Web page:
Adrian in the A.M.

The extremely successful, supremely self-effacing Adrian Lyne talkes about L.A. disappointing decline (in alcohol consumption, that is), Anglo-American prudery, and the challenge of keeping Demi Moore from looking like a whole in his new film, Indecent Proposal.


I can tell you right now that things don't look good. The plan is that I'm to meet director Adrian Lyne at 7:30 a.m. at Hugo's on Santa Monica boulevard. First of all, I make it a practice not to see 7:30 a.m. unless I've been up all night, which i haven't been. Second, after being up all night I've been known to gag in Hugo's, which is famous for serving pasta at breakfast. And third, at the moment of this meeting, I have a piece in print (in Movieline, no less!) calling Lyne's film 9½ Weeks "one of the most odious movies ever made." So you can see that this might be trouble.

On the up side, Lyne has made four other films (Flashdance, Foxes, Jacob's Ladder and Fatal Attraction) which I haven't, as far as I can remember, trashed in public.

I'm the only person at Hugo's when the door opens and in walks ... James Woods. Which really has nothing to do with this story, but as added color goes, it beats John Tesh. And then Adrian Lyne comes shuffling through the door. He looks like maybe he just got punched in the stomach. I mean, he sinks into the seat opposite me.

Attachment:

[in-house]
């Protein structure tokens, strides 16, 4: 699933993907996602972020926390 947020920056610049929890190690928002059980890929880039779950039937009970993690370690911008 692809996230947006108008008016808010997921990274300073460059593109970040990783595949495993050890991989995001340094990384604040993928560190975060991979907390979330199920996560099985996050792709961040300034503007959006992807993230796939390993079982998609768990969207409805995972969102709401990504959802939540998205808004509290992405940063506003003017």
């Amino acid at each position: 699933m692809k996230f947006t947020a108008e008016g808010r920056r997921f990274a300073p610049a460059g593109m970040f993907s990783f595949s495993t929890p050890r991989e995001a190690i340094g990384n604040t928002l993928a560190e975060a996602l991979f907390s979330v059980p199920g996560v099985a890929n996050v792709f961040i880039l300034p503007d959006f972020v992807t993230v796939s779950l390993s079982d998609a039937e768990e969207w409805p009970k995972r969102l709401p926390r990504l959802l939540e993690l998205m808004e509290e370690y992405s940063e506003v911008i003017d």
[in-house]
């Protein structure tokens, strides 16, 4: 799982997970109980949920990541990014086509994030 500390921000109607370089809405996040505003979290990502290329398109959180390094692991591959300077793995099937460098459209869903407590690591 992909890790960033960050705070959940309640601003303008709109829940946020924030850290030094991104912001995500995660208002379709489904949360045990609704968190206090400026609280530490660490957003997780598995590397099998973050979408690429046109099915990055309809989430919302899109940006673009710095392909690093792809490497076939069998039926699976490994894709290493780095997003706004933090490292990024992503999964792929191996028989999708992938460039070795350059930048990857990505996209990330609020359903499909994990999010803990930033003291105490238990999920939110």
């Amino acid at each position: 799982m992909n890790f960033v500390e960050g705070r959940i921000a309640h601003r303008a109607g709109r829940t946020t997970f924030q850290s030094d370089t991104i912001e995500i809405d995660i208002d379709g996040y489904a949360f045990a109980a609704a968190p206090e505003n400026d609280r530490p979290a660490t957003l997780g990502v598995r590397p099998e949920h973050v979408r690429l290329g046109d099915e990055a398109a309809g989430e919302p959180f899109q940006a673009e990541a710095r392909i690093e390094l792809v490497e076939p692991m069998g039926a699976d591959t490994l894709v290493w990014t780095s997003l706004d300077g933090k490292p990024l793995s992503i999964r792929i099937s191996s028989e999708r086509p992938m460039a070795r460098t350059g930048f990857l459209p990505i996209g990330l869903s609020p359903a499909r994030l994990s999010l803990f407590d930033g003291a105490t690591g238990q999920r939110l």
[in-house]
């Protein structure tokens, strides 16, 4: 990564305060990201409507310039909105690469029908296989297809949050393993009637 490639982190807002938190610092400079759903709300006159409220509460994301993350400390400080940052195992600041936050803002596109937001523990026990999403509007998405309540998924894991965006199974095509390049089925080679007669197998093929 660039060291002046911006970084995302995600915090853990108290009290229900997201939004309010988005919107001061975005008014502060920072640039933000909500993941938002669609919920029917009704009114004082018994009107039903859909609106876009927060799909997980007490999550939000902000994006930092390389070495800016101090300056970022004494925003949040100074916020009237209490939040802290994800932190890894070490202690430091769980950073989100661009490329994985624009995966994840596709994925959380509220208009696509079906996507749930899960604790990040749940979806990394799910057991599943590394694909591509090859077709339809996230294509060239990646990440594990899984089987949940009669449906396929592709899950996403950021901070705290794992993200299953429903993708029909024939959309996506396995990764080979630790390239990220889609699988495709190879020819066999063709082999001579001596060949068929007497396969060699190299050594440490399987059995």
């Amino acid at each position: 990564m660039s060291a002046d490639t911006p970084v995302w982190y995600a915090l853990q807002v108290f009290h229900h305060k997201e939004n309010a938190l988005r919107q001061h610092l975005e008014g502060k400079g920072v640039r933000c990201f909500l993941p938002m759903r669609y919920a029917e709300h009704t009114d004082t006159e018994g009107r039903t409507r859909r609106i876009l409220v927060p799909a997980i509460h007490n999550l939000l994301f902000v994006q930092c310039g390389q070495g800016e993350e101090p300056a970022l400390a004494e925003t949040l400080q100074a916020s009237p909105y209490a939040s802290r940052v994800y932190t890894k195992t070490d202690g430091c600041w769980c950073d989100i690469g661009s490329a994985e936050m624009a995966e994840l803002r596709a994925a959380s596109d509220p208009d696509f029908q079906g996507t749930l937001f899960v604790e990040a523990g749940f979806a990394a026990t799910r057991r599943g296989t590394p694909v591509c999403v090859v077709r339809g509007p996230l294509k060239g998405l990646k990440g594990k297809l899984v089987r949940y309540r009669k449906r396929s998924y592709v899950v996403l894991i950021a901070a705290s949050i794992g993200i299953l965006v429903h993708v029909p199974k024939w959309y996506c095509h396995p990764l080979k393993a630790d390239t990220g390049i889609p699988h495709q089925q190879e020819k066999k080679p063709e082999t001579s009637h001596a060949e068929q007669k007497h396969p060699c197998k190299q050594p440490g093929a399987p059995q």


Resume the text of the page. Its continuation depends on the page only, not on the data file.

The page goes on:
"Are you an early bird?" I ask, since no matter how he looks, he's the one who insisted on 7:30 a.m.

"No fucking way," he says, running his fingers through his long hair, looking and sounding exactly like Rod Stewart.

"Then what are we doing here now?"

"I don't know," he answers. "I thought we had to do this early because you wanted to. I hate the fucking morning."

We will both speak to Paramount about this later, I bet. In the meantime, I'm already liking Lyne more. And when he orders granola and coffee instead of spaghetti and shrimp, he's home free.

We sit contentedly in our stupors for a while, until Lyne says, "Wait a minute. Movieline magazine. Isn't that the magazine that murdered me once?"

"Not really," I say, hiding the offensive issue under my seat. "They were pretty fair ..."

"No fucking way," he insists. "I remember how mortified I was when that piece came out. Nice guy who did the story, but then it came out all fucked up. They mangled me. Oh God, what am I doing here? And someone told me recently that they said something horrible about 9½ Weeks ..."

I just give Lyne my blankest look and shrug my shoulders. I act like I have never even seen 9½ Weeks. Instead, I bring up my friend Seymour Cassel, who just finished work on Lyne's new movie, Indecent Proposal.

"I love Seymour," he says, rising to the bait. "He's the most relaxed actor I've ever worked with. He has no nerves at all. He just kind of enjoys it and has fun. Did you see In the Soup? The guy was fantastic. I knew him years ago, in the '80s, when things were fun ..."

"What's the matter, Adrian, the '90s getting you down?"